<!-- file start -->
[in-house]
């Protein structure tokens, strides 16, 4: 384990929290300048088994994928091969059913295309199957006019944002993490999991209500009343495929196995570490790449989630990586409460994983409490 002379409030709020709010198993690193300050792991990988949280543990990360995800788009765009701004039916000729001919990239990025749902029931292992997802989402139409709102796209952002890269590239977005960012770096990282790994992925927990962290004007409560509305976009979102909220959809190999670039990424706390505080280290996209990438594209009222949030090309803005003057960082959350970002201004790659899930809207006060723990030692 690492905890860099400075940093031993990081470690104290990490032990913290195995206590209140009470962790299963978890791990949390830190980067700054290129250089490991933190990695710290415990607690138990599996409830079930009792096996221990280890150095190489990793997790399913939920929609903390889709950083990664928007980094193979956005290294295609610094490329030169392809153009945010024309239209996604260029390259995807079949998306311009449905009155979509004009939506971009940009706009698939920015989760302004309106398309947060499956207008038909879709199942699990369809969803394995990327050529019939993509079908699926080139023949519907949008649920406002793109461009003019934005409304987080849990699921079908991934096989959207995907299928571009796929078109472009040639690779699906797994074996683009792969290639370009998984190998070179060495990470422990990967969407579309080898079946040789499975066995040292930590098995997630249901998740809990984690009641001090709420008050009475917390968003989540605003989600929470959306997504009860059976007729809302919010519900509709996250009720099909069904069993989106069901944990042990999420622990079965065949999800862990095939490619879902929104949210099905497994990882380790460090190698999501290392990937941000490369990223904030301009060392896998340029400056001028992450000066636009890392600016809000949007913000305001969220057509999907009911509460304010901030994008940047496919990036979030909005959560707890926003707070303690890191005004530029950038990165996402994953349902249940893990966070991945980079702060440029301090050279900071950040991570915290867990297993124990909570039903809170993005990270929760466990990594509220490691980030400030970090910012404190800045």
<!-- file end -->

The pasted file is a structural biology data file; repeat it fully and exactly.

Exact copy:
[in-house]
């Protein structure tokens, strides 16, 4: 384990929290300048088994994928091969059913295309199957006019944002993490999991209500009343495929196995570490790449989630990586409460994983409490 002379409030709020709010198993690193300050792991990988949280543990990360995800788009765009701004039916000729001919990239990025749902029931292992997802989402139409709102796209952002890269590239977005960012770096990282790994992925927990962290004007409560509305976009979102909220959809190999670039990424706390505080280290996209990438594209009222949030090309803005003057960082959350970002201004790659899930809207006060723990030692 690492905890860099400075940093031993990081470690104290990490032990913290195995206590209140009470962790299963978890791990949390830190980067700054290129250089490991933190990695710290415990607690138990599996409830079930009792096996221990280890150095190489990793997790399913939920929609903390889709950083990664928007980094193979956005290294295609610094490329030169392809153009945010024309239209996604260029390259995807079949998306311009449905009155979509004009939506971009940009706009698939920015989760302004309106398309947060499956207008038909879709199942699990369809969803394995990327050529019939993509079908699926080139023949519907949008649920406002793109461009003019934005409304987080849990699921079908991934096989959207995907299928571009796929078109472009040639690779699906797994074996683009792969290639370009998984190998070179060495990470422990990967969407579309080898079946040789499975066995040292930590098995997630249901998740809990984690009641001090709420008050009475917390968003989540605003989600929470959306997504009860059976007729809302919010519900509709996250009720099909069904069993989106069901944990042990999420622990079965065949999800862990095939490619879902929104949210099905497994990882380790460090190698999501290392990937941000490369990223904030301009060392896998340029400056001028992450000066636009890392600016809000949007913000305001969220057509999907009911509460304010901030994008940047496919990036979030909005959560707890926003707070303690890191005004530029950038990165996402994953349902249940893990966070991945980079702060440029301090050279900071950040991570915290867990297993124990909570039903809170993005990270929760466990990594509220490691980030400030970090910012404190800045």